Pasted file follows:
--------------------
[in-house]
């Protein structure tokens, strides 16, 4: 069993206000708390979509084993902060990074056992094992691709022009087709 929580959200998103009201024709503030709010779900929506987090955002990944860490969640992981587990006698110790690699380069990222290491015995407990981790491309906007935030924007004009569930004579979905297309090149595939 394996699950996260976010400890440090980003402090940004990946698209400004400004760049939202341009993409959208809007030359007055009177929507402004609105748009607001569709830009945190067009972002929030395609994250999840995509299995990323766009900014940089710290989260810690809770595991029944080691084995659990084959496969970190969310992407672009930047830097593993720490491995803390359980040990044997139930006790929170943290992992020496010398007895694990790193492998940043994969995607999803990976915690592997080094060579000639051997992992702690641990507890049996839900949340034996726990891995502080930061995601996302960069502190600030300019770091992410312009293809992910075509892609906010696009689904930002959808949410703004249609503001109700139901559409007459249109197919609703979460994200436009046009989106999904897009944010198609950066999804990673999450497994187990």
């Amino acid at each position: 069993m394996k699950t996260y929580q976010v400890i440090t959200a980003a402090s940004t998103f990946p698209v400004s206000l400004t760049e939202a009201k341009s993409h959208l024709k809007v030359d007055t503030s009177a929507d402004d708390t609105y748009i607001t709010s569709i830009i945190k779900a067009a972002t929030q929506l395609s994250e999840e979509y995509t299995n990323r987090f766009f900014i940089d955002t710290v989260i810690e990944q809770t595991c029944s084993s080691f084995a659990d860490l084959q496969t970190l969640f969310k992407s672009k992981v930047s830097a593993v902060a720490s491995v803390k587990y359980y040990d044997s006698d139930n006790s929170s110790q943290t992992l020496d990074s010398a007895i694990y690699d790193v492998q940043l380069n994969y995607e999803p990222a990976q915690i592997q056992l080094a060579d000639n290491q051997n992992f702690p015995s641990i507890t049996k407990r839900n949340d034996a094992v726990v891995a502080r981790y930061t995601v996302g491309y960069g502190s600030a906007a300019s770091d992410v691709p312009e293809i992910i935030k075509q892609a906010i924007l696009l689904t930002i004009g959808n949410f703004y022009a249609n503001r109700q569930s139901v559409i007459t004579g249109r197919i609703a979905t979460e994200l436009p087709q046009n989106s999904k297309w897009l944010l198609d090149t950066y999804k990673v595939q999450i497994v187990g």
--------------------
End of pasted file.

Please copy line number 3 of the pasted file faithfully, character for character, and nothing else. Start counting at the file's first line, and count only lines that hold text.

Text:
């Amino acid at each position: 069993m394996k699950t996260y929580q976010v400890i440090t959200a980003a402090s940004t998103f990946p698209v400004s206000l400004t760049e939202a009201k341009s993409h959208l024709k809007v030359d007055t503030s009177a929507d402004d708390t609105y748009i607001t709010s569709i830009i945190k779900a067009a972002t929030q929506l395609s994250e999840e979509y995509t299995n990323r987090f766009f900014i940089d955002t710290v989260i810690e990944q809770t595991c029944s084993s080691f084995a659990d860490l084959q496969t970190l969640f969310k992407s672009k992981v930047s830097a593993v902060a720490s491995v803390k587990y359980y040990d044997s006698d139930n006790s929170s110790q943290t992992l020496d990074s010398a007895i694990y690699d790193v492998q940043l380069n994969y995607e999803p990222a990976q915690i592997q056992l080094a060579d000639n290491q051997n992992f702690p015995s641990i507890t049996k407990r839900n949340d034996a094992v726990v891995a502080r981790y930061t995601v996302g491309y960069g502190s600030a906007a300019s770091d992410v691709p312009e293809i992910i935030k075509q892609a906010i924007l696009l689904t930002i004009g959808n949410f703004y022009a249609n503001r109700q569930s139901v559409i007459t004579g249109r197919i609703a979905t979460e994200l436009p087709q046009n989106s999904k297309w897009l944010l198609d090149t950066y999804k990673v595939q999450i497994v187990g």